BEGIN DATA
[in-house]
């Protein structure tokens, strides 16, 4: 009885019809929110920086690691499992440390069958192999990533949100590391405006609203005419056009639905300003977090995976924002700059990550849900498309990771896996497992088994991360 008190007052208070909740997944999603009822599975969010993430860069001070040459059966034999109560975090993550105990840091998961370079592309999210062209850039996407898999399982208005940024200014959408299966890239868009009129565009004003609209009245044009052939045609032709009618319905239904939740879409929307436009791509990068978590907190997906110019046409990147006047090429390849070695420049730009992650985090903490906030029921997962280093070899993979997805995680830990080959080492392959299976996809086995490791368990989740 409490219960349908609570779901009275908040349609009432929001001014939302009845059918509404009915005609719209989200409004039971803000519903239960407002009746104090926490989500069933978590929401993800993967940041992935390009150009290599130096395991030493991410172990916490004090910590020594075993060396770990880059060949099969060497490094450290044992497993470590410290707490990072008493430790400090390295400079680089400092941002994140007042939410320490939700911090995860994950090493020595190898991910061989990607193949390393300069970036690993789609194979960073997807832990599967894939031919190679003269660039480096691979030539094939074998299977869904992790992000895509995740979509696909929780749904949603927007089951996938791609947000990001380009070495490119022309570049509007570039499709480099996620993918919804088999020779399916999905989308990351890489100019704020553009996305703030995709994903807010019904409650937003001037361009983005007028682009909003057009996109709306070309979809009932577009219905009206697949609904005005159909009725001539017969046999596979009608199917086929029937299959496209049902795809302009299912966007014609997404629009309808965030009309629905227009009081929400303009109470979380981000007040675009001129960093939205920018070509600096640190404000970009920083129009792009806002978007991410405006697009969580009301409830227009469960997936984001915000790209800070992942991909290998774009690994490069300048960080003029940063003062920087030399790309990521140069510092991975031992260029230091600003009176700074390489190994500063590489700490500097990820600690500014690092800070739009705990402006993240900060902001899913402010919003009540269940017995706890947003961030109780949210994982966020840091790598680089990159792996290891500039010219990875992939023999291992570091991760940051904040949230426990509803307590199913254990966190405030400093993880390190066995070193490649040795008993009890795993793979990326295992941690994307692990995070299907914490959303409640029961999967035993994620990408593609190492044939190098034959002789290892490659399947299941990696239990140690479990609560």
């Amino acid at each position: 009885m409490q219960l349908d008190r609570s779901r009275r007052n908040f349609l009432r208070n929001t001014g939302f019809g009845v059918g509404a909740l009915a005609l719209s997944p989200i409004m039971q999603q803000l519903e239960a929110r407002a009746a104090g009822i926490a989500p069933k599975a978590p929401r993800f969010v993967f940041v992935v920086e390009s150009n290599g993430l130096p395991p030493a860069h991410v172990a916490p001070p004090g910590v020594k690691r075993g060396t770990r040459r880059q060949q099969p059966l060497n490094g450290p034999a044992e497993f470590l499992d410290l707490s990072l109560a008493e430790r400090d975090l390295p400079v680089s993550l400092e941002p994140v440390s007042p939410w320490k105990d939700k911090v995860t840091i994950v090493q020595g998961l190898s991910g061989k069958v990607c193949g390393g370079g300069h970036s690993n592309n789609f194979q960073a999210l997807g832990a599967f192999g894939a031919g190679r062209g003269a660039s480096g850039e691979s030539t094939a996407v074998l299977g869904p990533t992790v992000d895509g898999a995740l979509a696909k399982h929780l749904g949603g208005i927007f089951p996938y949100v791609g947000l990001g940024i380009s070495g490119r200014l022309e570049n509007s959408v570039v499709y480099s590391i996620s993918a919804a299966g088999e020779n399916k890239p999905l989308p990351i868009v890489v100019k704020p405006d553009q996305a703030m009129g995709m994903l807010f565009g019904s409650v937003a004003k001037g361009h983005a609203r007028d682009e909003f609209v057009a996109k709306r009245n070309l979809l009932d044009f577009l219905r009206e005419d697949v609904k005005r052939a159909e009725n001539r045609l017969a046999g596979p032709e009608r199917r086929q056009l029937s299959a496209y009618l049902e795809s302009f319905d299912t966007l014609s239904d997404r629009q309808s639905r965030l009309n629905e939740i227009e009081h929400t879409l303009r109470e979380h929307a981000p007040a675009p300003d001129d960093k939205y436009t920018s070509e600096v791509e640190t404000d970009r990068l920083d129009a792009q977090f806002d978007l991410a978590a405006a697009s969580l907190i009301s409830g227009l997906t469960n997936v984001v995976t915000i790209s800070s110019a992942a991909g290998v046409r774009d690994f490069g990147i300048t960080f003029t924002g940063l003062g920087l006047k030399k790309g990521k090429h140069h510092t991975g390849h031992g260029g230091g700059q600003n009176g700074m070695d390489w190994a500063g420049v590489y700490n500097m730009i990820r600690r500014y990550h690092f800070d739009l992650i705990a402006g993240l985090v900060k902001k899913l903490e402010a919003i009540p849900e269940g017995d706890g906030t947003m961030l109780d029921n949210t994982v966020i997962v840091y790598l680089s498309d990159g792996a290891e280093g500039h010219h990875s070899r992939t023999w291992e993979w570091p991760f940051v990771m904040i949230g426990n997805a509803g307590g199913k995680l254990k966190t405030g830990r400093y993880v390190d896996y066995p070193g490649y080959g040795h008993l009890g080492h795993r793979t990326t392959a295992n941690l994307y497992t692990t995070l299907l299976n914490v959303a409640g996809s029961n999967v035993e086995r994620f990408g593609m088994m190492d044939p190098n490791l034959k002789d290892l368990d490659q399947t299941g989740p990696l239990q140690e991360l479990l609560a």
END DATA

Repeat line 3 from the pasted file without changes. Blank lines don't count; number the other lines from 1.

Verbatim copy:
């Amino acid at each position: 009885m409490q219960l349908d008190r609570s779901r009275r007052n908040f349609l009432r208070n929001t001014g939302f019809g009845v059918g509404a909740l009915a005609l719209s997944p989200i409004m039971q999603q803000l519903e239960a929110r407002a009746a104090g009822i926490a989500p069933k599975a978590p929401r993800f969010v993967f940041v992935v920086e390009s150009n290599g993430l130096p395991p030493a860069h991410v172990a916490p001070p004090g910590v020594k690691r075993g060396t770990r040459r880059q060949q099969p059966l060497n490094g450290p034999a044992e497993f470590l499992d410290l707490s990072l109560a008493e430790r400090d975090l390295p400079v680089s993550l400092e941002p994140v440390s007042p939410w320490k105990d939700k911090v995860t840091i994950v090493q020595g998961l190898s991910g061989k069958v990607c193949g390393g370079g300069h970036s690993n592309n789609f194979q960073a999210l997807g832990a599967f192999g894939a031919g190679r062209g003269a660039s480096g850039e691979s030539t094939a996407v074998l299977g869904p990533t992790v992000d895509g898999a995740l979509a696909k399982h929780l749904g949603g208005i927007f089951p996938y949100v791609g947000l990001g940024i380009s070495g490119r200014l022309e570049n509007s959408v570039v499709y480099s590391i996620s993918a919804a299966g088999e020779n399916k890239p999905l989308p990351i868009v890489v100019k704020p405006d553009q996305a703030m009129g995709m994903l807010f565009g019904s409650v937003a004003k001037g361009h983005a609203r007028d682009e909003f609209v057009a996109k709306r009245n070309l979809l009932d044009f577009l219905r009206e005419d697949v609904k005005r052939a159909e009725n001539r045609l017969a046999g596979p032709e009608r199917r086929q056009l029937s299959a496209y009618l049902e795809s302009f319905d299912t966007l014609s239904d997404r629009q309808s639905r965030l009309n629905e939740i227009e009081h929400t879409l303009r109470e979380h929307a981000p007040a675009p300003d001129d960093k939205y436009t920018s070509e600096v791509e640190t404000d970009r990068l920083d129009a792009q977090f806002d978007l991410a978590a405006a697009s969580l907190i009301s409830g227009l997906t469960n997936v984001v995976t915000i790209s800070s110019a992942a991909g290998v046409r774009d690994f490069g990147i300048t960080f003029t924002g940063l003062g920087l006047k030399k790309g990521k090429h140069h510092t991975g390849h031992g260029g230091g700059q600003n009176g700074m070695d390489w190994a500063g420049v590489y700490n500097m730009i990820r600690r500014y990550h690092f800070d739009l992650i705990a402006g993240l985090v900060k902001k899913l903490e402010a919003i009540p849900e269940g017995d706890g906030t947003m961030l109780d029921n949210t994982v966020i997962v840091y790598l680089s498309d990159g792996a290891e280093g500039h010219h990875s070899r992939t023999w291992e993979w570091p991760f940051v990771m904040i949230g426990n997805a509803g307590g199913k995680l254990k966190t405030g830990r400093y993880v390190d896996y066995p070193g490649y080959g040795h008993l009890g080492h795993r793979t990326t392959a295992n941690l994307y497992t692990t995070l299907l299976n914490v959303a409640g996809s029961n999967v035993e086995r994620f990408g593609m088994m190492d044939p190098n490791l034959k002789d290892l368990d490659q399947t299941g989740p990696l239990q140690e991360l479990l609560a």